Simple mention of the Pontiac brand forces tears into the eyes of many American car aficionados. One of the most beloved GM divisions served Americans for almost 85 years before becoming collateral in company’s bailout a few years ago. Although Pontiac disappeared abruptly, its arrival in 1926 was much more gradual. It was introduced as Oakland division’s companion marque. The same way LaSalle was Cadillac’s companion marque, Marquette was Buick’s or Viking used to be Oldsmobile’s. In peculiar turn of events, Oakland was actually survived by Pontiac who absorbed Oakland’s models into its own lineup coming 1931 and onset of the great depression. Pontiac was the only companion marque to survive its parent division. As such, classic Pontiac cars got a chance that many discontinued brand’s models didn’t.

1970-1971 GT-37

You might have forgotten that GT-37 ever existed because it wasn’t exactly a model on its own. GT-37 was actually an affordable appearance and handling package available for a short time on two different intermediate A-body Pontiacs. It was introduced in 1970, and all Pontiac Tempest owners could have ordered it for $198. All who bought the entry-level T-37 hardtop coupe introduced mid year, that is. For just shy of $200, Pontiac offered Rally II wheels, white letter tires and striping from ’69 GTO The Judge. Handling bit of the package included heavy-duty suspension, dual exhausts, and a floor-mounted 3-speed manual with a Hurst shifter. Hood-locking pins completed the package.

1967-1970 Executive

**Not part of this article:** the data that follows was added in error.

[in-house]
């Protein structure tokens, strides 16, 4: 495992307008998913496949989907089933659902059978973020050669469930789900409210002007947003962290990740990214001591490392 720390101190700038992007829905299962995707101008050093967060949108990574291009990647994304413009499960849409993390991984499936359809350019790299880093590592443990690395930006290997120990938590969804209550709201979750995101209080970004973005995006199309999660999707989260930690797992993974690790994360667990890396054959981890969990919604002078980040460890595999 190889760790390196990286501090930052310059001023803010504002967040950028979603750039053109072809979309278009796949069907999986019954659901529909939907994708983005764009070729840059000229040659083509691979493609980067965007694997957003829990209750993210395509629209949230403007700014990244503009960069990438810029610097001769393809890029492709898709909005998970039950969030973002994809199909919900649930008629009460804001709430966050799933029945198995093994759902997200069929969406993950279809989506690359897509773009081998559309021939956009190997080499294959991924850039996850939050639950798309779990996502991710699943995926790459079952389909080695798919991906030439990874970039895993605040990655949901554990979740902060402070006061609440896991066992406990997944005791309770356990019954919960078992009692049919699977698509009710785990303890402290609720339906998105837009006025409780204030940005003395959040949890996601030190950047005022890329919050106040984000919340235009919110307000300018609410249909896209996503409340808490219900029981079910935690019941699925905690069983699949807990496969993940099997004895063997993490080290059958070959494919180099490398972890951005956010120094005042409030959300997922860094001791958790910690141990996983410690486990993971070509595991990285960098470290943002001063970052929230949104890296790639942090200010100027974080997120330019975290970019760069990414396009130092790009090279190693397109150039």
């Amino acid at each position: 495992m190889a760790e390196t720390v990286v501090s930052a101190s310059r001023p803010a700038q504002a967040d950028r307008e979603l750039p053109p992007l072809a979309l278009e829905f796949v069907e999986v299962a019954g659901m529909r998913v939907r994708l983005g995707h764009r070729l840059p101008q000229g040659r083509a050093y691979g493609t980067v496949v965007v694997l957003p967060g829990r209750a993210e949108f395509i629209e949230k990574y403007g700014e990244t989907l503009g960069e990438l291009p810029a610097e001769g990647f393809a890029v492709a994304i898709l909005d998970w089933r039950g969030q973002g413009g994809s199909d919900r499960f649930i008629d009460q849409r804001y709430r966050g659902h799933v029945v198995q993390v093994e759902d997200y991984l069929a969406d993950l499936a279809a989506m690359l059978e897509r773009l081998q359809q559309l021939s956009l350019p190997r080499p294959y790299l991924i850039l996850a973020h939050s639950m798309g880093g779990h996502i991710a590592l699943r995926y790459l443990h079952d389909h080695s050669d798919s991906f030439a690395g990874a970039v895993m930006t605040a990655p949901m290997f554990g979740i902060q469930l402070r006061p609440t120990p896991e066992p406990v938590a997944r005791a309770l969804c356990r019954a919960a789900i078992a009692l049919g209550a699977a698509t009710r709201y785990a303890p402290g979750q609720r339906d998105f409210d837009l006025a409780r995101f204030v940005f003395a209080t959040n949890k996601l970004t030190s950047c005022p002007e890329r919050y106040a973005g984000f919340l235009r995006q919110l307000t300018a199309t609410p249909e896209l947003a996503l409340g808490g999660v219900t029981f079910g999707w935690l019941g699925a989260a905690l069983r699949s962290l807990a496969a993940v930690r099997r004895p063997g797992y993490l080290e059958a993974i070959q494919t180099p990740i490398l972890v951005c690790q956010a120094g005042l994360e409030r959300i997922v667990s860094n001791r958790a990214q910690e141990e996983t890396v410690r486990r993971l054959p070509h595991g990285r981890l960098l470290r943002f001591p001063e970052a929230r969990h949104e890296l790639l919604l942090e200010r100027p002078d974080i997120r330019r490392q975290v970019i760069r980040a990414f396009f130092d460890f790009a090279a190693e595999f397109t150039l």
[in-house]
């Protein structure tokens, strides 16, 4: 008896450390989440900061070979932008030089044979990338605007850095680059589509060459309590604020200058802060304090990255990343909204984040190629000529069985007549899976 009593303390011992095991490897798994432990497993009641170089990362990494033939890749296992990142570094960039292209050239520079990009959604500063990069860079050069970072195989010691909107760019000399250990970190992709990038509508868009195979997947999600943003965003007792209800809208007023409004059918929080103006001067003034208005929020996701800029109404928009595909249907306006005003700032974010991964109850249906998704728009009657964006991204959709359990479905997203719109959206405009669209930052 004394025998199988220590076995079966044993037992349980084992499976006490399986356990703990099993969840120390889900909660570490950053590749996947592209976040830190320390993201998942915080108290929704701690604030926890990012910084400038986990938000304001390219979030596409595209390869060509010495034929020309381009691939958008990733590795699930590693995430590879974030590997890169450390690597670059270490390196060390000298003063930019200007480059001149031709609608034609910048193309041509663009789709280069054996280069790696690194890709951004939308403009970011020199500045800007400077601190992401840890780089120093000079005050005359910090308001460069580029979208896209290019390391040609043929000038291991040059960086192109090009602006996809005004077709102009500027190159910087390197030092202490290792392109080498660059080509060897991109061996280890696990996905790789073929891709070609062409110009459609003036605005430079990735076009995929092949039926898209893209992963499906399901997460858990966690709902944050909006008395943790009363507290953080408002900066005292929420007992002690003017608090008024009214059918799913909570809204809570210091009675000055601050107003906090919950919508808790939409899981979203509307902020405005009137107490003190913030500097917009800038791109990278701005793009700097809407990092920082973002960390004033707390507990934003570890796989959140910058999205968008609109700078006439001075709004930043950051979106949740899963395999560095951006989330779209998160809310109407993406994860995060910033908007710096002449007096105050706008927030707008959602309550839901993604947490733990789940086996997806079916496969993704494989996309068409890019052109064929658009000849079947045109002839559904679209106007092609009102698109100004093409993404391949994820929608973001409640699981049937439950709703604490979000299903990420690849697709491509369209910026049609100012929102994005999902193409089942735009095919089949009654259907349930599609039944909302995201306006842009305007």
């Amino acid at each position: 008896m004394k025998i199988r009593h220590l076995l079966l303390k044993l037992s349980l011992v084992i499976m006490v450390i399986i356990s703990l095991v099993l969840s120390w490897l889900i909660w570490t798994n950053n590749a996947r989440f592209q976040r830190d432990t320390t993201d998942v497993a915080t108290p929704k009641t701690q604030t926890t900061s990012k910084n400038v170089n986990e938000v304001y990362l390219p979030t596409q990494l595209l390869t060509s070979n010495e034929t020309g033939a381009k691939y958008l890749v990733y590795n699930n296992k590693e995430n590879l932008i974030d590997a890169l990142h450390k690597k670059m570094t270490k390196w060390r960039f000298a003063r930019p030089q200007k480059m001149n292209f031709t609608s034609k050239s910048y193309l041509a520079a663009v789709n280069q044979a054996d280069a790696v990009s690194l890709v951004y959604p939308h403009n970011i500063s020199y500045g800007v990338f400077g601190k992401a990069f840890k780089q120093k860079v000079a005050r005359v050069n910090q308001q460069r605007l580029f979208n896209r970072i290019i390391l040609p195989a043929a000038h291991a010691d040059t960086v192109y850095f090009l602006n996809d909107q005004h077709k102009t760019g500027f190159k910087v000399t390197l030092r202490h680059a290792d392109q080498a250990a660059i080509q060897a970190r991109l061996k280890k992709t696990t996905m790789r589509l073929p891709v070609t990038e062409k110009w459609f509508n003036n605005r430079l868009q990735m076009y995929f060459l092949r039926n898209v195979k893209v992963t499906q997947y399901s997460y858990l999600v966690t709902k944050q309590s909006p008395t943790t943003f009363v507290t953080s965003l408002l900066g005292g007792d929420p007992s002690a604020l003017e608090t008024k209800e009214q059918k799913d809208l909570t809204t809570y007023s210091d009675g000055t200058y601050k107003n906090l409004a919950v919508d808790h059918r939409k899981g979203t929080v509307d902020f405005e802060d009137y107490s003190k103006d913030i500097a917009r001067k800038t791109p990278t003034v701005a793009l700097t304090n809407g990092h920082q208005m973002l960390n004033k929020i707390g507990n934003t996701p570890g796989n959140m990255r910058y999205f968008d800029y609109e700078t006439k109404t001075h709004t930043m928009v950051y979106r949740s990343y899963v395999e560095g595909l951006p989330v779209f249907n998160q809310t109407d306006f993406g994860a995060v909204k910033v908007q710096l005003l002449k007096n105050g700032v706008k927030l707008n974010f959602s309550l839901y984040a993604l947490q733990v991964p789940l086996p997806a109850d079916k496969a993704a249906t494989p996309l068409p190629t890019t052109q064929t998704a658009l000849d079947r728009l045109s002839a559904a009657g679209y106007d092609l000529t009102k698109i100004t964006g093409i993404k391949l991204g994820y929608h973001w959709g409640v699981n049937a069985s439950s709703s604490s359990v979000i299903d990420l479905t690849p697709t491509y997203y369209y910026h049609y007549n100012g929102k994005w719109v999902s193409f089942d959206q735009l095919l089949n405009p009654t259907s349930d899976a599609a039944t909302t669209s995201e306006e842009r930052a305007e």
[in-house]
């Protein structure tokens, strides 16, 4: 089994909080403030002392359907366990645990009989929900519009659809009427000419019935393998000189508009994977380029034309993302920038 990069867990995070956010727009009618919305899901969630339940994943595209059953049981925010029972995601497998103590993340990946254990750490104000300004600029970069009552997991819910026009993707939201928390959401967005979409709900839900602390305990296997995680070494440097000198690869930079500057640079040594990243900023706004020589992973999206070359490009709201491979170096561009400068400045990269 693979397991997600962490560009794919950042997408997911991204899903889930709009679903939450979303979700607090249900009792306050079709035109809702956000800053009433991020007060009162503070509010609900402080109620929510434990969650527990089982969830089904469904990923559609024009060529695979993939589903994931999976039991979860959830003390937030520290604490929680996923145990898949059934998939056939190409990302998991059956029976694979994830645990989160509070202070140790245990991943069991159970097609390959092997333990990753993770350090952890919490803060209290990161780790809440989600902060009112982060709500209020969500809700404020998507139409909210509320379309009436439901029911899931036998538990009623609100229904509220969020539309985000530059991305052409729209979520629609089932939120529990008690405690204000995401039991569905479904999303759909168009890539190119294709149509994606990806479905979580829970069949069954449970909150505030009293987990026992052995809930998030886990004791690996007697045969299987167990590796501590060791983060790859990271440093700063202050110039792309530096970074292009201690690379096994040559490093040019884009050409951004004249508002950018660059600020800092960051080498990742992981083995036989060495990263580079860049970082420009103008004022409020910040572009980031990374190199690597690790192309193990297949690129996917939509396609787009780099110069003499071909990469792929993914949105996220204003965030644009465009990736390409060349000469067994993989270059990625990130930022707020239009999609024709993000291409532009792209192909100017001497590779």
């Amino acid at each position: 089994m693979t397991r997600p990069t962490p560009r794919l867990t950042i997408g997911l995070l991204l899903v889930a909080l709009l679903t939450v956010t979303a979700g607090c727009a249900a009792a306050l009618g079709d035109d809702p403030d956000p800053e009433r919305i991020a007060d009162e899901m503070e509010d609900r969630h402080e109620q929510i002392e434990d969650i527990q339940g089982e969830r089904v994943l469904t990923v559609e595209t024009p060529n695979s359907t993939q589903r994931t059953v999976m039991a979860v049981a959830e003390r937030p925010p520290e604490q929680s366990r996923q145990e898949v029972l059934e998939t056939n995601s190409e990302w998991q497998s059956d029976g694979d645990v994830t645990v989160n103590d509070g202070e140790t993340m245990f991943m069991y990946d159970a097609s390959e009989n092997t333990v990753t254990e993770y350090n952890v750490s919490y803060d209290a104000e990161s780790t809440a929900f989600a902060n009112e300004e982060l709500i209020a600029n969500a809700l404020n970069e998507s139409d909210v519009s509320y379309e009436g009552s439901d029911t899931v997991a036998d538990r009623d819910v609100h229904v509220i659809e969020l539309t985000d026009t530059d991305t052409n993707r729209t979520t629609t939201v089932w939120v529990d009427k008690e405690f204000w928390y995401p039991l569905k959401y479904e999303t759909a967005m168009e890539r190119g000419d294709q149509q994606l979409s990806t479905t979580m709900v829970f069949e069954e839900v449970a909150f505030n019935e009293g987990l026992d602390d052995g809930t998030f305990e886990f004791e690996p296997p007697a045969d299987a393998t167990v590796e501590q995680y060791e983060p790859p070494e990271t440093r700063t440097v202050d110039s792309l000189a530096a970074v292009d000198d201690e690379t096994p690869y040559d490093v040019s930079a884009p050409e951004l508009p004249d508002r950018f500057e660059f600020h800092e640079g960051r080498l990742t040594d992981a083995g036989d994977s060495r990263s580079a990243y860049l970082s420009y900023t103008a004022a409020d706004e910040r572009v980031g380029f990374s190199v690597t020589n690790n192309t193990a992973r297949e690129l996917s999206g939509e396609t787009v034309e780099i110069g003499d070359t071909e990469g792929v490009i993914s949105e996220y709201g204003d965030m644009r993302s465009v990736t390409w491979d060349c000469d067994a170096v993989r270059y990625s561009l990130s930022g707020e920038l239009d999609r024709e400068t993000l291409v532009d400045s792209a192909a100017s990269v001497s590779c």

Sure, every Pontiac fan remembers Catalina and Bonneville full-size B-body models of the late sixties and beyond. But for a brief period between 1967 and 1970, they were joined by the Pontiac Executive. Executive itself was derived from long-serving Pontiac Star Chief which was renamed Star Chief Executive in 1966. The very next year, Star Chief name was withdrawn completely, leaving Executive on its own.

1976 Astre Lil’ Wide Track

Few people today will remember the Pontiac Astre, let alone one year only Lil’ Wide Track special offering. Subcompact was a rebadged Chevrolet Vega which doesn’t really speak in Astre’s favor. Still, Pontiac was probably glad they had something small and fuel-efficient to sell between 1975 and 1977 when oil embargo and new emissions regulations shook the very foundations of the U.S. car market. Lil’ Wide Track was offered during 1976 model year with aim to boost Astre’s low volume sales.

1957 Star Chief Custom Safari Transcontinental

Star Chief used to be Pontiac Chieftain’s top trim package back in the day. Easily recognized by their rear side chromed stars, Star Chiefs sported extended A-body platform and somewhat larger powertrains then their Chevy counterparts. Star Chief Custom Safari Transcontinental was a special edition station wagon which debuted alongside Star Chief Custom Bonneville in 1957.

1985-1989 Sunburst

You’ll likely have to dig deep in order to remember the Pontiac Sunburst. How Does the Isuzu Gemini sound? Or the Chevrolet Spectrum, for that matter? As you now likely remember, Sunburst was just a rebadged version of the aforementioned Japanese subcompact limited to Canadian market. That probably makes it one of the least collectible and most forgotten Pontiacs ever made.